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Recap: Miami hockey plays two strong games against North Dakota, ends up getting swept

The RedHawks lost both games in the series against the North Dakota Fighting Hawks
The RedHawks lost both games in the series against the North Dakota Fighting Hawks

Eleven forwards, eight defensemen, and two goalies. No reserve players, and missing three of their top-five scorers.

Those were the circumstances that Head Coach Chris Bergeron and the Miami University RedHawks hockey team had to deal with as they played their second and final two-game series of the regular season against the #2 ranked North Dakota Fighting Hawks.

However, despite the injury-laden roster, the RedHawks battled until the end in front of two impressive crowds, including a Saturday sellout of 3,101, the team’s biggest turnout since November 2021, also against the Fighting Hawks.

“We appreciate everyone showing up this whole weekend,” Bergeron said. “ We are in the entertainment business, and I think it was an entertaining weekend of college hockey. I hope our fans felt that. Thank you for coming on behalf of all of us.”

The fans who were in attendance had plenty to talk about as they exited Steve “Coach” Cady Arena, whose namesake was honored at Saturday’s game, bringing out around 85 total hockey alumni to support the founder of the program in his retirement.

The first of the two games saw the RedHawks fall in overtime 5-4 after blowing a 4-2 lead in the third period. Tallies for the home squad came from senior forwards Thomas Daskas and Ryan Sullivan, graduate student forward Albin Nilsson and sophomore forward John Waldron.

Even though the game resulted in a brutal loss, this version of the RedHawks looked much different than in previous home series, especially given the injury circumstances.

“We’ve got guys playing too many minutes,” Bergeron said. “We’ve got guys playing minutes that are not necessarily what they’re used to. When you’ve got as many people out as we’ve got out, and then to give an effort like that, I don’t think you say too many negative things.”

The primary reason the game was as close as it ended up was due to first-year goaltender Bruno Bruveris’ performance. Making big glove saves and a sprawling side-to-side save down the stretch, he kept the game in Miami’s favor.

“People can say what they want about me, with the results, let them say it,” Bergeron said. “That is the effort I’m looking for, and Bruno’s was outstanding.”

The other goaltender in this matchup was a familiar face, former RedHawk goaltender Ludvig Persson.


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His first game was certainly not one he will want to remember, as three of the RedHawks' four goals were ones that Persson will want to have back, and it was a point of emphasis for the team to come out and show the former Miami goaltender what they thought of him.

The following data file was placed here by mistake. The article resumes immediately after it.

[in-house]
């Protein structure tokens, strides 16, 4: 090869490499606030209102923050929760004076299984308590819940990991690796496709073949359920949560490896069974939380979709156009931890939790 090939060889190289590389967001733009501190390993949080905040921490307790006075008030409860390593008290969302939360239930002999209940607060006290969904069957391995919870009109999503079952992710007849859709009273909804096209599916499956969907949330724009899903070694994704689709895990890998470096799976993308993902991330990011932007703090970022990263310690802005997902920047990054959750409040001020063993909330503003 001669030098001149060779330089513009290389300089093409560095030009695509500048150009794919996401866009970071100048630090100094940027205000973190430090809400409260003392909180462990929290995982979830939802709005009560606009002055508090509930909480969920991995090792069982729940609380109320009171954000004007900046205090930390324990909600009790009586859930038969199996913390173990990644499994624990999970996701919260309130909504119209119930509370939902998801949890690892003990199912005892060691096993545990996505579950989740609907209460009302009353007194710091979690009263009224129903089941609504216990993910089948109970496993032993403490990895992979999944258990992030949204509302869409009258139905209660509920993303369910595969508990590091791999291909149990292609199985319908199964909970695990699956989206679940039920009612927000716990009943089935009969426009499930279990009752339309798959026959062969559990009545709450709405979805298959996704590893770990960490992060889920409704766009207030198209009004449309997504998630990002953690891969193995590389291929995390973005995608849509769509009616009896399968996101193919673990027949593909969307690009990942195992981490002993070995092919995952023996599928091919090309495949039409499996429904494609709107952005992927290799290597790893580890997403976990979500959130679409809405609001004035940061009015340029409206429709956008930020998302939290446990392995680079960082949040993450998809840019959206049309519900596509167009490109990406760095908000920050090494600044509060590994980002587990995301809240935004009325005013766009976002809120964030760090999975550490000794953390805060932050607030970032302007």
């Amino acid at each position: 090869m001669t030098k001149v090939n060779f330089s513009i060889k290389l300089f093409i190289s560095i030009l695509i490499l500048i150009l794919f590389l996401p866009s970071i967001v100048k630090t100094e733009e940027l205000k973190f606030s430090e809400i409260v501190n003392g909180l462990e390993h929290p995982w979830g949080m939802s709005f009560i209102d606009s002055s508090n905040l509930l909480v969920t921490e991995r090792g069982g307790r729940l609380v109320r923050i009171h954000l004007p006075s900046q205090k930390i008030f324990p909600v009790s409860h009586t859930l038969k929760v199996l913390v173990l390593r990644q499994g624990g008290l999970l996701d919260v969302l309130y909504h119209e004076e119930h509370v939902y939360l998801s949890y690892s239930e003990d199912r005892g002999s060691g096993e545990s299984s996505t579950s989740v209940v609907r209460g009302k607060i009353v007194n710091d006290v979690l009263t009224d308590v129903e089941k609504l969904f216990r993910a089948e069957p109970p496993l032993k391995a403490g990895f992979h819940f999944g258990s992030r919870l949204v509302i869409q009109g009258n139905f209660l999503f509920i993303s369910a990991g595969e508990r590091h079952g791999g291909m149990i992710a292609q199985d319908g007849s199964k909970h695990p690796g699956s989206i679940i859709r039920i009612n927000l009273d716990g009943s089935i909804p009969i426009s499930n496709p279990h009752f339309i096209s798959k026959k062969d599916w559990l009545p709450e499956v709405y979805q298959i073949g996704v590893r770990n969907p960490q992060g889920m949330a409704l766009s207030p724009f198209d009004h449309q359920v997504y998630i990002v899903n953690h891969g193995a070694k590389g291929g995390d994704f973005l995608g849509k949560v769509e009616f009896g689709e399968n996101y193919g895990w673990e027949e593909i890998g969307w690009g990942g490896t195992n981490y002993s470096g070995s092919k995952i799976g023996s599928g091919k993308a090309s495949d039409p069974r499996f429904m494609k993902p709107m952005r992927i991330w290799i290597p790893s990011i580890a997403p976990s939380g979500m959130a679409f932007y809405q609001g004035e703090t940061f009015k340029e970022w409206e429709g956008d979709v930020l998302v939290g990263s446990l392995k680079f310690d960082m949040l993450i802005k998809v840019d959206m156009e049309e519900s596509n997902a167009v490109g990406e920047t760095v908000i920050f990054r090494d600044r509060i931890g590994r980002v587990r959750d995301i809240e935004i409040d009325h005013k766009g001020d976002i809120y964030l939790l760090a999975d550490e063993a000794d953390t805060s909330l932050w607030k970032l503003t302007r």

“A little bit of revenge, I guess,” Daskas said. “He could be here, but he didn’t want to, so I think that was the biggest thing. Just take it to him and show him that he shouldn’t have left.”

Persson not only had his former teammates attempting to make him uncomfortable in the net, but so did the Miami student section, which was packed both nights.

Among the other chants that are consistent at any Miami hockey game, there were those of “traitor, traitor, traitor” and boos any time Persson would touch the puck during play.

Nonetheless, Persson had the last laugh, as he continues his career year with two more wins now added to his stat line.

The second game of the series was Persson’s best game of the two and another great effort from the home team, as the RedHawks posted a second 30+ shot performance but only scored one goal in a 4-1 loss. 

From the RedHawks' perspective, it was a good weekend of hockey despite the results, and that has been the tale of the tape for about three weekends now.

“It’s hard,” Bergeron said. “That’s three of the last five games that I have to look in [the player’s] faces, and they gave everything they have, and we were on the wrong side of one more play, and that’s very, very difficult. Again, you want to come at me, come at me, but leave the players alone because they’re giving everything they have.”

The results aren’t there yet, but there are plenty of tangible differences between this year’s team and last year’s, even with all of the players they are currently missing. Bergeron’s takeaway from this weekend’s series is that the RedHawks can play with any team in the country for 60 minutes. 

However, the focus is now on taking the next step, improving on their execution, keeping it consistent, and winning games against teams like North Dakota and Denver University, who sit at the top of the National Collegiate Hockey Conference (NCHC) standings.